… and once again I feel like bicycle culture took a step backwards.

The Oregon Manifest set out to have constructors build “the ultimate” utility bike. The winner … was an electric bike. Greeeeeeat.

Tony Pereira of Pereira Cycles won Best of Show. I cannot help but feel like they missed the mark on this:

Tony’s bike – centered around an electric pedaling assist — was specifically designed to get people out of cars, introducing amenities that drivers have grown accustomed to on the road;  stereo, locking storage, stable loading and a huge dose of Fun Factor.

Okay. Getting people out of cars – great. But “amenities” like … stereo? So we talking about plugging in earphones? I cannot tell you how un-smart that is. If its the other thing … speakers so you can assault the urban soundscape with your own obnoxious noises … the judges need to be shot for being morons. I mean really. Clearly the fun factor was the ability to inflict sonic pain on your fellow citizens.

Second place was far more sensible:

Rob Tsunehiro of Tsunehiro Cycles and co produced this gem – no e-drive in sight!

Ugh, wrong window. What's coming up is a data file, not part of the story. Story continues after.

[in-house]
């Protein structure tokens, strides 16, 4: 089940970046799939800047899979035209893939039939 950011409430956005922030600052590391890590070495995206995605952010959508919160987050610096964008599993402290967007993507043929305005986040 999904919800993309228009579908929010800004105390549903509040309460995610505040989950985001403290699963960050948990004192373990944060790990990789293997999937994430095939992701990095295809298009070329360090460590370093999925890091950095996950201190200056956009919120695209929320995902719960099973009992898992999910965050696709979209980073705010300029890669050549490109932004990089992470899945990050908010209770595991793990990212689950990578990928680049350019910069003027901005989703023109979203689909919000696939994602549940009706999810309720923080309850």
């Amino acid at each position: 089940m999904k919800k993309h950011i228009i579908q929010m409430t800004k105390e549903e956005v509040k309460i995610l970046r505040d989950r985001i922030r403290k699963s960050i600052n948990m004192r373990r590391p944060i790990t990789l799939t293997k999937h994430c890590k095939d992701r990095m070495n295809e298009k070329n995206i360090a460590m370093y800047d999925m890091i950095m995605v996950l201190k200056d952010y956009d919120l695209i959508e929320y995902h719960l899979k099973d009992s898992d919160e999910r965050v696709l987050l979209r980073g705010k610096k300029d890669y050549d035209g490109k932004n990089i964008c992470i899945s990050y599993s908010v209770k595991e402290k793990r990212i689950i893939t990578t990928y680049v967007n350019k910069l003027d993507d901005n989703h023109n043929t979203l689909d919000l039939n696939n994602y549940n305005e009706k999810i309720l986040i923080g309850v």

Taking second place was Rob Tsunehiro of Tsunehiro Cyles and Silas Beebe of ID+, a collaboration team which brought a beautifully realized, convenience-laden approach to the competition.  Their entry featured an easily attachable/removable seat option, cargo straps for simple, on-the-fly load carrying, retro-reflective powdercoat to make the entire frame reflective at night and an elegant u-lock integration into the front rack support tubes.  Their collaborator, Blaq Bags created an ingenious pannier with electro luminescence strips sewn in for enhanced rear visibility at night.

This is something I might actually ride. Some of the other options were a bit too … bleeding edge in the geometry department for my liking. I’m all for e-bikes, but a utility bike should be for hauling goods and not encumbering a rider with a battery pack that just becomes dead weight when its lost its juice. Part of what I like about bicycles is their mechanical simplicity. A monkey with a wrench (usually me) can fix one without much effort. Complicate matters with electrics and you lose some of that simplicity. You also lose the clean part of cycling by introducing highly toxic battery packs.

To the Oregon Manifest judges panel: sorry folks, you failed on this one.

Oregon Manifest » The Constructor’s Design Challenge Winners

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